Tuesday, 12 March 2013

Star Trek: The Original Series: Devil's Bargain

A new world, the return of a race from the TV series and the Enterprise  placed on a frantic mission to save a world from destruction. Welcome to the latest novel from Tony Daniel and Simon and Schuster.

Having re-educated myself with David Mack's Cold Equations trilogy and the Next Generation universe, Tony Daniel would provide my first taster of The Original Series in book form for some time. Oh - and beware, there may be SPOILERS!

Set during three and a half years into the USS Enterprise's five year mission under the command of Captain Kirk, we find the crew and ship called to the world of Vesbius to evacuate the population before an immense meteor collides with their planet and lays everything waste. Trouble is that they aren't that willing to leave for reasons which become clear and it's up to Kirk, Spock and the crew to come up with a solution that will remove the necessity to relocate the Vesbians.

This is a TOS adventure by numbers and fits perfectly with the scenarios we're familiar with from the classic TV series. On more than one occasion the crew had to deal with the classic "meteor impact" drama, naming "For the World is Hollow and I Have Touched the Sky" and "The Paradise Syndrome" I had very mixed feelings because of what seemed to be a retread of past adventures but I pressed on. For the first 60 pages I found it quite difficult to get into. The usual suspects are all there and to give Tony Daniel his dues, his representations of the original series crew are fairly good but their relationships seem more akin to the films than the original TV series. In the early scenes on the Enterprise bridge there is an extremely relaxed atmosphere and asides made by Chekov that would not have been out of place in Star Trek VI. McCoy is extra crotchety and Mr Scott is more often than not simply referred to as "Scotty" which seems way too informal at this time. It is as though Daniel is bedding himself in before tackling the meat of the story.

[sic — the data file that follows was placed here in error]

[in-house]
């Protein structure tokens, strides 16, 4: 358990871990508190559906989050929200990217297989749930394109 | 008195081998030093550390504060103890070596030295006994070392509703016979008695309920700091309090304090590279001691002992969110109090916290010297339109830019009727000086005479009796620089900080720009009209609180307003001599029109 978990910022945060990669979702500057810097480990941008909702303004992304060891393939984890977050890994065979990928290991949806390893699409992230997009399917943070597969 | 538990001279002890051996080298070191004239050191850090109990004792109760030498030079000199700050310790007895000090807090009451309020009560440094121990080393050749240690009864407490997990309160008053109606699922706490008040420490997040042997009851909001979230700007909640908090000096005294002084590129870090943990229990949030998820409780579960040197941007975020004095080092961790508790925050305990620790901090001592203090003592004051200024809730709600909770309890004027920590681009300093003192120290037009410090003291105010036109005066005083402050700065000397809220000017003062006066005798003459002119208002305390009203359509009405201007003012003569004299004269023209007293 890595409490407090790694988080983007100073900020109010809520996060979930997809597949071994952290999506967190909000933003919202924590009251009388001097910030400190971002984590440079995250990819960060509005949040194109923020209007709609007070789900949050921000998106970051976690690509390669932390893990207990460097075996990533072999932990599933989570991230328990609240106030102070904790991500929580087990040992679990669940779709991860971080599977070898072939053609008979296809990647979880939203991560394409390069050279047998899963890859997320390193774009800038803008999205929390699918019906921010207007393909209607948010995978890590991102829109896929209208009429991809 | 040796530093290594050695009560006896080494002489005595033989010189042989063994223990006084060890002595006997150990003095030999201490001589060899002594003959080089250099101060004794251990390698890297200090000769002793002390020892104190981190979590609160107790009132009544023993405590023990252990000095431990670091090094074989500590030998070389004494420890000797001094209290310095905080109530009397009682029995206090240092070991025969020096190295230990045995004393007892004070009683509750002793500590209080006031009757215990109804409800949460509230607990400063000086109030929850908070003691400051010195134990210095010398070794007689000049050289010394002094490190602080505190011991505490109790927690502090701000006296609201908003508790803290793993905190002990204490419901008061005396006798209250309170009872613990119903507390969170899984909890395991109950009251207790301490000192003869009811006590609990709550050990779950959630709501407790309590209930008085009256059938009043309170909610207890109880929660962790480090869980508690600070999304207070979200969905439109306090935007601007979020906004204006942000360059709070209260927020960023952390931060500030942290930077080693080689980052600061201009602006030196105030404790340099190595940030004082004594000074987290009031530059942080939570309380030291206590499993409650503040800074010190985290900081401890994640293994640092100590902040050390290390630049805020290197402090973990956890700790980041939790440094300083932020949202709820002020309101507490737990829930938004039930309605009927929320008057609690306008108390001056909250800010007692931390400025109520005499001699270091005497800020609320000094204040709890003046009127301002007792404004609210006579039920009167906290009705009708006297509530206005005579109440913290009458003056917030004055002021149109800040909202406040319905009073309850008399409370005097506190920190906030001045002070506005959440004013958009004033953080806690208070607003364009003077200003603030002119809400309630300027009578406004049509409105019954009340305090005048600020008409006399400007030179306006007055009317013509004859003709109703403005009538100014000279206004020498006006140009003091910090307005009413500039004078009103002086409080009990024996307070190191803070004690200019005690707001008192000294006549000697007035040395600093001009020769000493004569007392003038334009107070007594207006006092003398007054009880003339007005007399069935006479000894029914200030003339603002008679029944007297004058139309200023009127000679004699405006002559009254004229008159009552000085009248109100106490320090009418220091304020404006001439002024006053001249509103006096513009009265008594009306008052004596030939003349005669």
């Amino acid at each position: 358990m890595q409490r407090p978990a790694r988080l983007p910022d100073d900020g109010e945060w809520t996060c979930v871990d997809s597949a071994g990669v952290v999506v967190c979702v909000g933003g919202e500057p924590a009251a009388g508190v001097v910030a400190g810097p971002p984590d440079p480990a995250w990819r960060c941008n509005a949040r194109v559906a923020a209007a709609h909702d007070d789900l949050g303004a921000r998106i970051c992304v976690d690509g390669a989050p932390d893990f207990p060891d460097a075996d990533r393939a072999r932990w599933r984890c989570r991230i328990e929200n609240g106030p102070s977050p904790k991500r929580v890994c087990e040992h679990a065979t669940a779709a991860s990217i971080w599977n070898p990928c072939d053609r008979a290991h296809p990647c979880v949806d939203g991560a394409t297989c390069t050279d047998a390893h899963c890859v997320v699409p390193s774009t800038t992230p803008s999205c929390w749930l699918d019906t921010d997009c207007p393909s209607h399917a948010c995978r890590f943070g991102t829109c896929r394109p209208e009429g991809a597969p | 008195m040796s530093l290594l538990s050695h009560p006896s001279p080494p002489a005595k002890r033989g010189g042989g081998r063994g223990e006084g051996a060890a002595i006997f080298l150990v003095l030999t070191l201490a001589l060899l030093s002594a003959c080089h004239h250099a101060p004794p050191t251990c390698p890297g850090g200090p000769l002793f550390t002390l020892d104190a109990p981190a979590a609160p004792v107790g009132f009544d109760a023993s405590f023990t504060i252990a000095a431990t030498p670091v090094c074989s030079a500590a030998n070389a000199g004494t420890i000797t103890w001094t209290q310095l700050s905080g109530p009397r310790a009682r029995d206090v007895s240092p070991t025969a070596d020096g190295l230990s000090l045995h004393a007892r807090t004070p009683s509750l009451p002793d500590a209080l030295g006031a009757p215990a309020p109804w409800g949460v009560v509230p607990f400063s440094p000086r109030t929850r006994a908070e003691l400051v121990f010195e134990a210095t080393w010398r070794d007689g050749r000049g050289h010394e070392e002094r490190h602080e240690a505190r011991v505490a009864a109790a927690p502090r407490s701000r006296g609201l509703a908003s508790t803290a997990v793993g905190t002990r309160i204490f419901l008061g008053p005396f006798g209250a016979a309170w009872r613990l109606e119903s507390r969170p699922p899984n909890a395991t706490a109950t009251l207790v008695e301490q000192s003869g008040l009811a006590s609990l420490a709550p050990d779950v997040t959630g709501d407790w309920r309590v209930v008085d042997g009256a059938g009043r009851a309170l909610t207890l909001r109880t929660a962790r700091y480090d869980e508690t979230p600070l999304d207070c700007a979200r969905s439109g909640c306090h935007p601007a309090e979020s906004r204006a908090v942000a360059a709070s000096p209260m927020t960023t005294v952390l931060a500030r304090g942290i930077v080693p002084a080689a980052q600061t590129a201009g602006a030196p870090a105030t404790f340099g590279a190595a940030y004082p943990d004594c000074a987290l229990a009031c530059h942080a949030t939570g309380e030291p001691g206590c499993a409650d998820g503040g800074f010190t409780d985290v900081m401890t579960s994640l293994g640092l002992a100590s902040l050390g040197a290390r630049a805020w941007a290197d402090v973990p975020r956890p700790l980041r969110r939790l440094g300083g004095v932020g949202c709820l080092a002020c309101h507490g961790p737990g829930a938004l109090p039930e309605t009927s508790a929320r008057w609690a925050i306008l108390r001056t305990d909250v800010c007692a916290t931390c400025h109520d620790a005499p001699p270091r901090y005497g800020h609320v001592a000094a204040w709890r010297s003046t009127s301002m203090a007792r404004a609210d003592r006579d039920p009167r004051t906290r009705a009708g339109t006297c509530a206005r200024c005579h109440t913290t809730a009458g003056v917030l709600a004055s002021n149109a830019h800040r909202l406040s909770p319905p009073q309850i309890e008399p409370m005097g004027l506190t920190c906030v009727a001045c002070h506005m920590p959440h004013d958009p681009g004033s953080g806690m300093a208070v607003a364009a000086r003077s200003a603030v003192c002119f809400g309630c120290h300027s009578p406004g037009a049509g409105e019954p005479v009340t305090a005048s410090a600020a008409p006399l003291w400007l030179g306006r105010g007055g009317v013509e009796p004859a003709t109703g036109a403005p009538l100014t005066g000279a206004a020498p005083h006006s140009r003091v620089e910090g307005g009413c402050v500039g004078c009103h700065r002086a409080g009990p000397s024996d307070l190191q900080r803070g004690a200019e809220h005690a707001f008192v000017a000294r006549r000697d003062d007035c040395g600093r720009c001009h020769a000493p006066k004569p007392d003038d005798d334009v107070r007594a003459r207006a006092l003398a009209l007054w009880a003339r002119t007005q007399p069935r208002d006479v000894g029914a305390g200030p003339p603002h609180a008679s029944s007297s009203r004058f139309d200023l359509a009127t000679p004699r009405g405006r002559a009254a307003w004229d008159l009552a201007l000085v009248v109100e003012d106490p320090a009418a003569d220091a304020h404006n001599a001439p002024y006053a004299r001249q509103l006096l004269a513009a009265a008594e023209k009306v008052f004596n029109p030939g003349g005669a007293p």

That initial 60 page section feels very much like set up. We have the introduction of the guest cast and the peril their world is facing. We are presented with Trek standards here; a government figure (Chancellor Faber), Kirk-attracted woman/chancellor's daughter (Hannah) and cynical/slightly shadowy figure with no  doubt secrets to tell (Major Merling). In a sense Daniel has absolutely captured the feel of those original episodes just in that arrangement of people and I'm sure you can come up with at least three examples where this happened. The additional spin in Devil's Bargain is racism which is experienced initially by Spock from Merling and is coupled with the activities of the Exos terrorist group who are active on the planet. Their role within the larger arc has mixed literary results but we'll come to that in a bit. While Kirk in particular makes himself at home on Vesbius, we learn about their world and the troubles they are facing from both internal and external forces.

It is when we discover a potential solution that Devil's Bargain steps up a gear and, ironically, sends us away from the very world the Enterprise is attempting to save. The solution it has to be said is unique and I have to applaud Daniel as it becomes clearer here that while we get original series staples in the characters and, to a degree, the situations, he has gone that slight step further so we're not expecting more of the same. The reintroduction of a much loved being from the original series is definitely what makes Devil's Bargain different from the other "meteor-danger" stories from the TV series. No - I'm not going to say because it is a welcome arrival to the book when they do appear and that's part of the enjoyment.

The shame of the matter is that while this is a brilliant concept they are quite limited and I'm also not entirely at home with how their civilisation is described or naming process explained.  From their original appearance it seems that this creature has been softened a little too much and lost some of its appeal It's a personal feeling more than anything but one I became acutely aware of throughout the novel.

The release of Daniel's novel couldn't have come at a better time though as it deals with a Trek stalwart theme in the form of genetic engineering. Cue copious amounts of Khan Noonien Singh references and associations from beginning to end. Given the hankering for the possibility that Khan is part of Star Trek into Darkness, Daniel has timed it's release almost to month on month perfection.